Eastern Shore Food Lab

Corylus americana - Hazelnut

A widespread shrub with a rich history and an even richer nut, hazelnuts of various species have been used by humans on several continents for centuries. The this plant is versatile, nutrient-dense, and an excellent edition to any garden, homestead, or open space.

Scientific Name:  Corylus americana

Common Name: American Hazelnut

Family: Betulaceae

Etymology: Hazel/Hazelnut: Multiple: Old English hæzel; Proto-Germanic hasalaz; Old Norse hasl; Middle Dutch and German hasel (Online etymology Dictionary).

Corylus: L. corylus, coryli: “filbert-shrub, hazel wood, hazel-tree.” (Latdict). Americana: Americana, “of/relating to America, esp. the United States.” (Merriam-Webster).

Edible Parts

Nuts

Historic Medical Uses

Dermatological aid: infusion of bark used to treat hives; emetic: compound or decoction of inner bark used to induce vomiting (Cherokee). Analgesic: charcoal pricked into temples for headaches (Chippewa). Antidiarrheal; antiemetic; antihemmorrhagic: raw nuts eaten; blood medicine: compound taken to strengthen and purify blood; dermatological aid: nut meat oil; gastrointestinal aid; gynecological aid: decoction or raw nuts taken for childbirth bleeding and prenatal strength; pediatric aid; respiratory aid: compound decoction of buds used to treat hay fever; toothache treatment: compound decoction of roots for teething babies (Iroquois). Adjuvant: inner bark used in concert with other herbs for general wellness (Menominee). Dermatological aid: poultice of boiled bark used for cuts (Ojibwa). Retrieved from the Native American Ethnobotany Database.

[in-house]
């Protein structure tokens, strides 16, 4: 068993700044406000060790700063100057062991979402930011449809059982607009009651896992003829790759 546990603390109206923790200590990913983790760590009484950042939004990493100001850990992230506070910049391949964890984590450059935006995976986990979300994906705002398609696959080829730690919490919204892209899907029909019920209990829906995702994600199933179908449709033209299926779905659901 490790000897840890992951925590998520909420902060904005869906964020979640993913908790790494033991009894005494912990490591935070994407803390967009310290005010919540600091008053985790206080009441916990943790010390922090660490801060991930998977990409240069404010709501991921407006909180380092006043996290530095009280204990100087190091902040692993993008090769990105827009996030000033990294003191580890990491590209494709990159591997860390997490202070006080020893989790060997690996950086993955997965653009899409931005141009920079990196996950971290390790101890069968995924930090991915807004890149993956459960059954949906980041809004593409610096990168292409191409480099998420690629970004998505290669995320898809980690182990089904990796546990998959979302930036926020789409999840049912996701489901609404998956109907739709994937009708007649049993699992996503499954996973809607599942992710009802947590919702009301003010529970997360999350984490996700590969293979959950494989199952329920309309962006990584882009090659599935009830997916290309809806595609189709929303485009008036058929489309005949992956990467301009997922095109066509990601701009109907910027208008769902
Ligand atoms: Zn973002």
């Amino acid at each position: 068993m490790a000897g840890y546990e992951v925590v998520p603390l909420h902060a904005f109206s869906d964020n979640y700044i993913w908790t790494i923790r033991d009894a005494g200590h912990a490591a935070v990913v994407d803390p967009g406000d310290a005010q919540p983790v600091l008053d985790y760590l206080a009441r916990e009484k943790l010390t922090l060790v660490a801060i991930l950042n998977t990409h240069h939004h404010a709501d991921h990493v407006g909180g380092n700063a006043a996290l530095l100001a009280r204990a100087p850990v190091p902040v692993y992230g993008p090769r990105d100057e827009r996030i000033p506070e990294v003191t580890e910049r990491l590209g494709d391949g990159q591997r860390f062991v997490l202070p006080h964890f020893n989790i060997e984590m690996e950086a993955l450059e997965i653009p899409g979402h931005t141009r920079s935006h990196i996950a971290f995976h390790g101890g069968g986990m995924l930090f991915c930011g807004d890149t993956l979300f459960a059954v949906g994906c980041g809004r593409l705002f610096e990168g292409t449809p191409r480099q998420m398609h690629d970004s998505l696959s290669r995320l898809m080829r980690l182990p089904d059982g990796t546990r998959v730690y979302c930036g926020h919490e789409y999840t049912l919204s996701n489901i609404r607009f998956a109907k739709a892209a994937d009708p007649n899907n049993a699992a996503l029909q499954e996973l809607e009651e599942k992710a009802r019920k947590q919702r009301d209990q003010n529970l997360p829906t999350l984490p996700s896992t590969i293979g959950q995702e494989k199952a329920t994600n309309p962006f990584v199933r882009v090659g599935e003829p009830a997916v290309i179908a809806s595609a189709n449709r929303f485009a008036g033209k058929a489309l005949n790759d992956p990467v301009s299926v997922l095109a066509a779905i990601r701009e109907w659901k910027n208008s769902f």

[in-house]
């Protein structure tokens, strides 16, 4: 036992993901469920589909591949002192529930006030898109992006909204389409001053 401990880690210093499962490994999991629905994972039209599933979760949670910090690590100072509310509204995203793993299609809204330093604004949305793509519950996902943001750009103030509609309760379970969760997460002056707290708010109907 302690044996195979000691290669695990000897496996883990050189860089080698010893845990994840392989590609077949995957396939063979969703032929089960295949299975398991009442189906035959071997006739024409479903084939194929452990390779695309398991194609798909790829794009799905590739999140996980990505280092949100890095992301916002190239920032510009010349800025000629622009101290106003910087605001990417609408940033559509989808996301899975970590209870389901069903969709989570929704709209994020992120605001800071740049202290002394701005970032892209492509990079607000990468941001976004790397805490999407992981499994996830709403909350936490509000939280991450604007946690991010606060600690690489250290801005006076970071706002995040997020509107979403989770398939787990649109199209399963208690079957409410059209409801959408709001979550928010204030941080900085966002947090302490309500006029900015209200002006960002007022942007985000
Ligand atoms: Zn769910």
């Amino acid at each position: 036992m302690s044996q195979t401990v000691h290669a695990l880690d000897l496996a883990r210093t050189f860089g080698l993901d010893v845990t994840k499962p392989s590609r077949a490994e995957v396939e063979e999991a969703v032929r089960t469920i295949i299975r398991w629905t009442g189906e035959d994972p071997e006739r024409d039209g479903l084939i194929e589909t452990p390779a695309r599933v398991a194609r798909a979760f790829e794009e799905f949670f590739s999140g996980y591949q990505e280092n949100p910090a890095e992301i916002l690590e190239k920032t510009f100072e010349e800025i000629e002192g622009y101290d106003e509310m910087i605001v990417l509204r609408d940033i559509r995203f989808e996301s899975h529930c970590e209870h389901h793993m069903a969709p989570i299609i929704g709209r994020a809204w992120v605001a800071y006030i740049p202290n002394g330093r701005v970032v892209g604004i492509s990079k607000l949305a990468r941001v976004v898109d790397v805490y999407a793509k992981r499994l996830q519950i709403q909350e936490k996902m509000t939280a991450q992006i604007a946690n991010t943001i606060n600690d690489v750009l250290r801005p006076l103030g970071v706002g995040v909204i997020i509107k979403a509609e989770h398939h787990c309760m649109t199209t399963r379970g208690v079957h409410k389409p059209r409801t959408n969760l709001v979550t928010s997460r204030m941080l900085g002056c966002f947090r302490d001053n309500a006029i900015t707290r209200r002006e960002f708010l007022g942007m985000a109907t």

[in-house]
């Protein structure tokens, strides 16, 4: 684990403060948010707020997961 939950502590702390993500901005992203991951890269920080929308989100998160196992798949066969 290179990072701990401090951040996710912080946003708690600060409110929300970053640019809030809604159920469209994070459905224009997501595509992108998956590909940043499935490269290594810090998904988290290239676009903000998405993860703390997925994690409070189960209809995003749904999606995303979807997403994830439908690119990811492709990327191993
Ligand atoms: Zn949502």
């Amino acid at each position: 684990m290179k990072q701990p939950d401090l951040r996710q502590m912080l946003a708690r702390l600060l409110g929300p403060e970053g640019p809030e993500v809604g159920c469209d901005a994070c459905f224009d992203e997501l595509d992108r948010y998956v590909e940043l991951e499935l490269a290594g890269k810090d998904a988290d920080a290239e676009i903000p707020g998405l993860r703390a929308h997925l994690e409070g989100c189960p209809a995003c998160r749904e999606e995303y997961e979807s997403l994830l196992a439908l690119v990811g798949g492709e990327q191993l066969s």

After wind pollination, hazelnut catkins produce the nut structures.After wind pollination, hazelnut catkins produce the nut structures.

 

Documented Medicinal Uses

None found at this time.

Planting Considerations

  • USDA Hardiness Zone: 4-9
  • Forest Garden Layer: shrub

Additional Information

Hazelnuts are prolific in Native American ethnobotany. The Cherokee used the nuts for food. Hazelnuts served as a black dye, drumming sticks, and winter storage food for the Chippewa. The Dakota used the nuts in soups and ate them raw with honey. The Iroquois crushed fresh nut meats and boiled them to make a drink. They also used nut meats for breads, cakes, pies, puddings, sauces, relish, soup, and in certain dishes. It was also used as an insecticide when the oil was mixed with bear grease. The Menominee ate the nuts and stored them for winter food. The Meskwaki used the twigs in making baskets, brushes and brooms, and also ate the nuts. The Ojibwa also made dye with nuts mixed with butternut squash, and also made baskets, brushes, and brooms, drum sticks, and ate the nuts. The Omaha used the nuts in soups or plain and mixed with honey.

Sources